So, if you attempt to innovate, take pride that you are doing it with blatant disregard for your narrow self interest. Objectively, you will fail with a high probability. Like thinking about the lottery, there are happy delusions of grandeur considering your improbable future success. You can counter those who say, you should be feeding orphans in an African village, in that your efforts have large positive externalities. Most importantly, it's fun.


Anonymous said...

Eric, this is one of the bests posts you've written. Great stuff - nothing to add.

Tomasz Skutnik said...

Well, your post reminds me about "Clever Silly", published by Bruce G. Charlton. Check it out:

Dijo said...

Beautiful, beautiful post. first time visiter to your blog and already a fan. Keep up the good work.

tesla said...

I have worked with many very intelligent scientists and engineers. These guys tend to spend A LOT of time and effort showing how smart they are. Often times they will employ a method that takes a lot of knowledge and skill instead of a simpler and more effective method. Very smart people also tend to get bored very quickly, and let's face it: most jobs in any industry require drudgery in some form or another.

Probably the biggest disadvantage that I've seen with very high IQ folks is communications skills. A guy with a 150+ IQ tends to have a hard time getting through to an IQ 100 customer.

It's quite rare but if you have a very high IQ tempered with common sense the world is your oyster!

nnyhav said...

cf Masha Gessen in today's WSJ: Russia's Conquering Zeros: The strength of post-Soviet math stems from decades of lonely productivity

(quibble: though I did MS's implementation and supporting parameterization, I think BDT is an odd choice of HJM to illustrate successful innovation, BGM having had more lasting impact.)

Anonymous said...

I think that the comparison of innovation to winning the lottery is a bit strained. The proper "class" on which to base the odds is not all humans but those humans with the required knowledge in a given field. The context of knowledge is as critical as the innovator.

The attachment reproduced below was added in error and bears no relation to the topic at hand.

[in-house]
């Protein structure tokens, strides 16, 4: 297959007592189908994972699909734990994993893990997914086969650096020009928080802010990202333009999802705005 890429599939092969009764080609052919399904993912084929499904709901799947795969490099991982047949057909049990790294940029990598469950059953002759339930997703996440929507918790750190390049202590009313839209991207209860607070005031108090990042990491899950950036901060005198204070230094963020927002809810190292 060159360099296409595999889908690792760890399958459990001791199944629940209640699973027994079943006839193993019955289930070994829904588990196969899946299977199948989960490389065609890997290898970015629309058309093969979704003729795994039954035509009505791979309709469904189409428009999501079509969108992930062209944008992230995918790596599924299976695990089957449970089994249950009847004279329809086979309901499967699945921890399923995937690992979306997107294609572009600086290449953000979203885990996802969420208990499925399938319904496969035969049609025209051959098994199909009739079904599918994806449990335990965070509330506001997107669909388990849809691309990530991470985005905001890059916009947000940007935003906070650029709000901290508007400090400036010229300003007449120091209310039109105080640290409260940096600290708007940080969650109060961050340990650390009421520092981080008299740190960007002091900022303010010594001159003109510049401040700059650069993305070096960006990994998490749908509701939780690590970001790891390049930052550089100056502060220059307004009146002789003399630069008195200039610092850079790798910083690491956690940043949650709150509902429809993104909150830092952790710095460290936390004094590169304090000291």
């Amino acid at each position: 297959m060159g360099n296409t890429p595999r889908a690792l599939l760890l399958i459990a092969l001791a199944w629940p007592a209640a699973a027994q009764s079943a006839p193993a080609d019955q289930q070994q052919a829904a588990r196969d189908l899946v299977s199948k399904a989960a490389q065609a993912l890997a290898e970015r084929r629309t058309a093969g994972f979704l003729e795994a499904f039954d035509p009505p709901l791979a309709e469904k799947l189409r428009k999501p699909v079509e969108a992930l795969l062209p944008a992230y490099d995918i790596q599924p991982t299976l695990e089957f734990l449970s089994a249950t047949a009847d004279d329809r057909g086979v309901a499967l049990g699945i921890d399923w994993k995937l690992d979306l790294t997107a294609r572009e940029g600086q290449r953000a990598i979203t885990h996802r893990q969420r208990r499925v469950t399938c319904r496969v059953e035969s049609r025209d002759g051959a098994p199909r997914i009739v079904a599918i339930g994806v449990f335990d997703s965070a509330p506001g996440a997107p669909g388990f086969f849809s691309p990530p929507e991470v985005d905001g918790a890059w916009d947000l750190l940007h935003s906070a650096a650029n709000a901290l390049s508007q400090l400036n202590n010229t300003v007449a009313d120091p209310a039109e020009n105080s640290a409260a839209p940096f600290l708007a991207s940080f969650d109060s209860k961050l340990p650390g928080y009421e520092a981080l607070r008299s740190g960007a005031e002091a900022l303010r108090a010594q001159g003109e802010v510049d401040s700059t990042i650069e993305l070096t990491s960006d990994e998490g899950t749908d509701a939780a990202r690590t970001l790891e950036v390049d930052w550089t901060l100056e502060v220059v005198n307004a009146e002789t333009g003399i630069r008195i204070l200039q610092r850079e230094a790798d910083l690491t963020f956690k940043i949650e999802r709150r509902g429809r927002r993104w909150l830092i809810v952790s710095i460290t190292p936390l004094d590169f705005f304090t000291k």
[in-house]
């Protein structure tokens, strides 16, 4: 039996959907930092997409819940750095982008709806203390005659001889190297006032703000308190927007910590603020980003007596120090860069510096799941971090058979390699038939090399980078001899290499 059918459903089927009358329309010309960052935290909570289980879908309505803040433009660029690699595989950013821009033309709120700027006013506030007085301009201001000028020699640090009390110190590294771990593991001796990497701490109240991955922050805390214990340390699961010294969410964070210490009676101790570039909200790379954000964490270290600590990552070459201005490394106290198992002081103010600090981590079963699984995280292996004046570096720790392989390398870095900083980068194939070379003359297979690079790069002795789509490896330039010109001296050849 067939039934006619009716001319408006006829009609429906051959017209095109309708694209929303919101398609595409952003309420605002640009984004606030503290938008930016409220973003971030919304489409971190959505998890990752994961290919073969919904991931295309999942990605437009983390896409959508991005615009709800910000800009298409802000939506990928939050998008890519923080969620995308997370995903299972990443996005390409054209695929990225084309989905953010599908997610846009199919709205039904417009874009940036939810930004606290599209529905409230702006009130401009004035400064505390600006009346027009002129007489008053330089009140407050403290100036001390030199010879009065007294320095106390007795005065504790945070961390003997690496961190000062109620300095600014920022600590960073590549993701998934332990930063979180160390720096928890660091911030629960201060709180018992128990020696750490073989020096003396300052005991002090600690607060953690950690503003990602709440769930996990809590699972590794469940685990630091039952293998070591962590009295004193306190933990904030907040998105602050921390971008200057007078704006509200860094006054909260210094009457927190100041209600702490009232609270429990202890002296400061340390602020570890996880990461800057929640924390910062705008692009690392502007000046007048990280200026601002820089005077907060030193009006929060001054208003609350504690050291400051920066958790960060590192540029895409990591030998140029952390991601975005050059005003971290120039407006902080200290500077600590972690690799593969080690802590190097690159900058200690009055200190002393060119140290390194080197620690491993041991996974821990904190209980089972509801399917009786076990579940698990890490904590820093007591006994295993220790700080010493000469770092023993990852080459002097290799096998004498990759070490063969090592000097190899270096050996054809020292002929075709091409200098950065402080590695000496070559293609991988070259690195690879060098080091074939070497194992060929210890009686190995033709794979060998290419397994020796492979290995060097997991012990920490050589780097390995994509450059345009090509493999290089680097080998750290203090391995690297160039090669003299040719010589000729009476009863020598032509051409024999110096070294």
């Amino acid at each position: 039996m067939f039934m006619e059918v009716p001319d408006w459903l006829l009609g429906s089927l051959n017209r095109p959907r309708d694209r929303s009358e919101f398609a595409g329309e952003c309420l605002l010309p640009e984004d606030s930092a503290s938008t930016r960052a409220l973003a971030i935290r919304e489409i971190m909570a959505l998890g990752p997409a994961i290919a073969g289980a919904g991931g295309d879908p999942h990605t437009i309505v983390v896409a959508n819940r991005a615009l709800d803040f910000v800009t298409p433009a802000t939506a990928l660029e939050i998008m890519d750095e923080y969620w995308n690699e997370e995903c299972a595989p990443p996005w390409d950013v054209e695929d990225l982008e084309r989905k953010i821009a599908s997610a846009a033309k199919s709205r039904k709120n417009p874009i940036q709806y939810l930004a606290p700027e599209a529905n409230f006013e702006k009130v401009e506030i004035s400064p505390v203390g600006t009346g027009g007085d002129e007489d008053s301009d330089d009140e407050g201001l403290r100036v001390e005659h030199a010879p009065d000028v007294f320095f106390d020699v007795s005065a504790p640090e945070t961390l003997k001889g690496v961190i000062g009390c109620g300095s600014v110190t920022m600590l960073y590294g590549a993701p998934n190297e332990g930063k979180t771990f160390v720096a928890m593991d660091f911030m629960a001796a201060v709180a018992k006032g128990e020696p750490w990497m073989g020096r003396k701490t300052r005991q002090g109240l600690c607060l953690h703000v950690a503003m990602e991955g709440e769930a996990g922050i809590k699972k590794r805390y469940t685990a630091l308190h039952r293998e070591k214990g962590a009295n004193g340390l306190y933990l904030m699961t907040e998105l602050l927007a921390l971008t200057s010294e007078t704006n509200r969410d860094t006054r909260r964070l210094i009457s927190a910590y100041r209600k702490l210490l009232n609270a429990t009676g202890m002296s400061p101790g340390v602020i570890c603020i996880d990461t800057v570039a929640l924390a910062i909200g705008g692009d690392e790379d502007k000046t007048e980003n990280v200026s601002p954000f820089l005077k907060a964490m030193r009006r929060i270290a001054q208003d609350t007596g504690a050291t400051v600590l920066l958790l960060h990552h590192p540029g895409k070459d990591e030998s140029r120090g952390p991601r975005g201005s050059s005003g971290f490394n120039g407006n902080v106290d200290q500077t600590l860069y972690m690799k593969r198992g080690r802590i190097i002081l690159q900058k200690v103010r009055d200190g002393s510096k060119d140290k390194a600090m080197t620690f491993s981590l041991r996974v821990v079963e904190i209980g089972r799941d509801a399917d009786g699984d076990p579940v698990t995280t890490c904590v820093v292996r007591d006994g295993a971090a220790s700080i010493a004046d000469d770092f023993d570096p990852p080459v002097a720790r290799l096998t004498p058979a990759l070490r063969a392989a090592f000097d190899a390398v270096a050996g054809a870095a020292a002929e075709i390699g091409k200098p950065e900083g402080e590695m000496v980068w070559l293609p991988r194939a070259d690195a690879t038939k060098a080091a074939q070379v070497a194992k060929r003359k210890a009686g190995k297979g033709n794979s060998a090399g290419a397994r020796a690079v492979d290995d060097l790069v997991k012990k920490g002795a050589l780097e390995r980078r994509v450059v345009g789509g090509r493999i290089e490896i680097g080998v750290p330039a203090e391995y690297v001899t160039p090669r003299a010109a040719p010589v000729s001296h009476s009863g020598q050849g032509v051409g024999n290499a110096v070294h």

Using physics as an example, at the turn of the last century there were a handful of physicists (Poincare, Lorentz, etc) who could have but did not make the leap that Einstein did with relativity. So its important to note that innovation does not just leap from the brow of a genius but requires a genius plus a context of knowledge from which to make the leap. I forget who but someone once said that the mark of genius is identifying what questions are *ripe* for solution.

I believe this is the case now with modern physics where QM, SR, GR have run their course and people like Barbour, Smolin, et. al. are starting to question the basic concepts again like time, motion, space, etc. It would not surprise me if some innovator revolutionized these concepts and got physics unstuck, and most likely from outside formal academia for a variety of institutional and practical reasons.

Of course, many of those working on this problem will live and die in obscurity because they won't solve the problem but it is not a quixotic goal, just very difficult.

I enjoy your blog, BTW.

Anonymous said...

I think Steve Jobs is a poor example. In my understanding Wozniak was the genius. Jobs was the 120-130 IQ guy who loved tech and could also know what most people would like.

HoldYourHorses said...

Clever fools: Why a high IQ doesn't mean you're smart

Also on the liberal/conservative point. If the conservative movement (not necessarily GOP) is defined as anti-change in all ways, then it is inherintly less thoughful than a progressive movement which must face difficulties of deciding what changes to push for out of the infinite choices. Since these two groups tend label themselves with the GOP and Democratic parties, it stands to reason that any statistic on critical reasoning will be depressed by the conservative population included in the GOP.

On religion in Japan, confining your world view to the authority of a religion limits your allowable thought options and so is a deviation from the norm, but in a restrictive sense. This deviation does not reflect an improved ability for critical thought.

or did i completely miss the point

Unknown said...

Eric, I think that it's kind of like sexual reproduction. Sexual reproduction mostly passes along the genes that were successful to the previous generation, but with some mixing up and randomizing. That way, the tried and true gets reused, but there's a certain amount of novelty added in that helps insure against changes to the environment.

In society, most people stick to the conventional, and like you point out, that's good because it works. But the people with the unusual ideas keep introducing new memes, some of which will catch on and change the direction of the evolution of the society.

Sajal said...

Eric, Great post! I got reminded of Outliers by Malcolm Gladwell (the Termites study).